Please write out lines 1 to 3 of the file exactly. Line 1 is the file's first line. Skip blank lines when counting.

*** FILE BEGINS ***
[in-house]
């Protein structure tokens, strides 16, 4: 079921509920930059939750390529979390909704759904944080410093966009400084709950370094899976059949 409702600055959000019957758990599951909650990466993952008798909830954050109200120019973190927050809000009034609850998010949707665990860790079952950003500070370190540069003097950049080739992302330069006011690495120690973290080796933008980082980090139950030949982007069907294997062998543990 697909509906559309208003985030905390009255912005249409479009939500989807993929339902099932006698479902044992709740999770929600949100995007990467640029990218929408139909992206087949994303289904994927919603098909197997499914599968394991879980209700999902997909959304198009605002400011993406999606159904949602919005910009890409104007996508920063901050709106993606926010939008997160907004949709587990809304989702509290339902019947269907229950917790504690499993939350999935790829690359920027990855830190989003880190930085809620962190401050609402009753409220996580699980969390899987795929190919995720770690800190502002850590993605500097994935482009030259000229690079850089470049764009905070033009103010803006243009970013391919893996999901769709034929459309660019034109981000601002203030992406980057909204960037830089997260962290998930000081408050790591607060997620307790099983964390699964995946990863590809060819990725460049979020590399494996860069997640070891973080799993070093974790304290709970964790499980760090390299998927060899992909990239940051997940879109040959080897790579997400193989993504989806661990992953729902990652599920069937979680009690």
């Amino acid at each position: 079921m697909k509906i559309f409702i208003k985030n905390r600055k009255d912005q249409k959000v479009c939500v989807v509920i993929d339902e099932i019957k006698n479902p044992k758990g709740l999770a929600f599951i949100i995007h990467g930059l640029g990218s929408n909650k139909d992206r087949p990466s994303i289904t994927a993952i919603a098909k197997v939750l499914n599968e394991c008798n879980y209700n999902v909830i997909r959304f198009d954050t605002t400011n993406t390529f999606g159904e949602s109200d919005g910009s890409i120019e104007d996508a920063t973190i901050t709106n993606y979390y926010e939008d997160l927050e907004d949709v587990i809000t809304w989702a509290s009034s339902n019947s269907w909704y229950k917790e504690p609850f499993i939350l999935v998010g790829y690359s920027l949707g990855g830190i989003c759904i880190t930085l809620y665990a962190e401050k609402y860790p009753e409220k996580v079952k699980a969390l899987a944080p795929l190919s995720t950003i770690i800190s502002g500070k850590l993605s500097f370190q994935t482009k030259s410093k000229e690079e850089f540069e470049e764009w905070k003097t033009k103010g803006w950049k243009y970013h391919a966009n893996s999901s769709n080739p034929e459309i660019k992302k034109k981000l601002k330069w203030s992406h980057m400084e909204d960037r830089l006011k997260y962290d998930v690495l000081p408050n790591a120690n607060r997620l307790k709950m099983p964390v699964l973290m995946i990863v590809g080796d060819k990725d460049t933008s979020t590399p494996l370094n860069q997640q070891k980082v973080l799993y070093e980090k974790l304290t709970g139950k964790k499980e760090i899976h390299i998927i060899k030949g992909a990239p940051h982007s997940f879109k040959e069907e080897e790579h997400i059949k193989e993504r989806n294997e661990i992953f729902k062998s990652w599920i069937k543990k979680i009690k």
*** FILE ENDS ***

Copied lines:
[in-house]
């Protein structure tokens, strides 16, 4: 079921509920930059939750390529979390909704759904944080410093966009400084709950370094899976059949 409702600055959000019957758990599951909650990466993952008798909830954050109200120019973190927050809000009034609850998010949707665990860790079952950003500070370190540069003097950049080739992302330069006011690495120690973290080796933008980082980090139950030949982007069907294997062998543990 697909509906559309208003985030905390009255912005249409479009939500989807993929339902099932006698479902044992709740999770929600949100995007990467640029990218929408139909992206087949994303289904994927919603098909197997499914599968394991879980209700999902997909959304198009605002400011993406999606159904949602919005910009890409104007996508920063901050709106993606926010939008997160907004949709587990809304989702509290339902019947269907229950917790504690499993939350999935790829690359920027990855830190989003880190930085809620962190401050609402009753409220996580699980969390899987795929190919995720770690800190502002850590993605500097994935482009030259000229690079850089470049764009905070033009103010803006243009970013391919893996999901769709034929459309660019034109981000601002203030992406980057909204960037830089997260962290998930000081408050790591607060997620307790099983964390699964995946990863590809060819990725460049979020590399494996860069997640070891973080799993070093974790304290709970964790499980760090390299998927060899992909990239940051997940879109040959080897790579997400193989993504989806661990992953729902990652599920069937979680009690």
């Amino acid at each position: 079921m697909k509906i559309f409702i208003k985030n905390r600055k009255d912005q249409k959000v479009c939500v989807v509920i993929d339902e099932i019957k006698n479902p044992k758990g709740l999770a929600f599951i949100i995007h990467g930059l640029g990218s929408n909650k139909d992206r087949p990466s994303i289904t994927a993952i919603a098909k197997v939750l499914n599968e394991c008798n879980y209700n999902v909830i997909r959304f198009d954050t605002t400011n993406t390529f999606g159904e949602s109200d919005g910009s890409i120019e104007d996508a920063t973190i901050t709106n993606y979390y926010e939008d997160l927050e907004d949709v587990i809000t809304w989702a509290s009034s339902n019947s269907w909704y229950k917790e504690p609850f499993i939350l999935v998010g790829y690359s920027l949707g990855g830190i989003c759904i880190t930085l809620y665990a962190e401050k609402y860790p009753e409220k996580v079952k699980a969390l899987a944080p795929l190919s995720t950003i770690i800190s502002g500070k850590l993605s500097f370190q994935t482009k030259s410093k000229e690079e850089f540069e470049e764009w905070k003097t033009k103010g803006w950049k243009y970013h391919a966009n893996s999901s769709n080739p034929e459309i660019k992302k034109k981000l601002k330069w203030s992406h980057m400084e909204d960037r830089l006011k997260y962290d998930v690495l000081p408050n790591a120690n607060r997620l307790k709950m099983p964390v699964l973290m995946i990863v590809g080796d060819k990725d460049t933008s979020t590399p494996l370094n860069q997640q070891k980082v973080l799993y070093e980090k974790l304290t709970g139950k964790k499980e760090i899976h390299i998927i060899k030949g992909a990239p940051h982007s997940f879109k040959e069907e080897e790579h997400i059949k193989e993504r989806n294997e661990i992953f729902k062998s990652w599920i069937k543990k979680i009690k």